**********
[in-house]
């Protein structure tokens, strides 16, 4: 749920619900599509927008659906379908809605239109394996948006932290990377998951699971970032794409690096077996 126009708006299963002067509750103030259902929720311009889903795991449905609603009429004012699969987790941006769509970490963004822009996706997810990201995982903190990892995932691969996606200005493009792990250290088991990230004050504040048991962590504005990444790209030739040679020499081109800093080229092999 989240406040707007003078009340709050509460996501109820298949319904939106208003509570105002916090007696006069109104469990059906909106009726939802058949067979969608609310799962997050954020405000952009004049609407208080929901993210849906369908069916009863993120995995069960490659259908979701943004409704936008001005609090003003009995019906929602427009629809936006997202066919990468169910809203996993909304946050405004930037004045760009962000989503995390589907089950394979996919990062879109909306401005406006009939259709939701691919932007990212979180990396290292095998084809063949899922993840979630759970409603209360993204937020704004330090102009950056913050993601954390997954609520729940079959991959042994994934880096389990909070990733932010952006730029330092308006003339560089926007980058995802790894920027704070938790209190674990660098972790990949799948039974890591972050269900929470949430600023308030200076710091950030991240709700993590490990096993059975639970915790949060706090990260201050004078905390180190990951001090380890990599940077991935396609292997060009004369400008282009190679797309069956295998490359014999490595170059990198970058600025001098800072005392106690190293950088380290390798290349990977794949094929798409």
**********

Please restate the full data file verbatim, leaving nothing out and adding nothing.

[in-house]
């Protein structure tokens, strides 16, 4: 749920619900599509927008659906379908809605239109394996948006932290990377998951699971970032794409690096077996 126009708006299963002067509750103030259902929720311009889903795991449905609603009429004012699969987790941006769509970490963004822009996706997810990201995982903190990892995932691969996606200005493009792990250290088991990230004050504040048991962590504005990444790209030739040679020499081109800093080229092999 989240406040707007003078009340709050509460996501109820298949319904939106208003509570105002916090007696006069109104469990059906909106009726939802058949067979969608609310799962997050954020405000952009004049609407208080929901993210849906369908069916009863993120995995069960490659259908979701943004409704936008001005609090003003009995019906929602427009629809936006997202066919990468169910809203996993909304946050405004930037004045760009962000989503995390589907089950394979996919990062879109909306401005406006009939259709939701691919932007990212979180990396290292095998084809063949899922993840979630759970409603209360993204937020704004330090102009950056913050993601954390997954609520729940079959991959042994994934880096389990909070990733932010952006730029330092308006003339560089926007980058995802790894920027704070938790209190674990660098972790990949799948039974890591972050269900929470949430600023308030200076710091950030991240709700993590490990096993059975639970915790949060706090990260201050004078905390180190990951001090380890990599940077991935396609292997060009004369400008282009190679797309069956295998490359014999490595170059990198970058600025001098800072005392106690190293950088380290390798290349990977794949094929798409």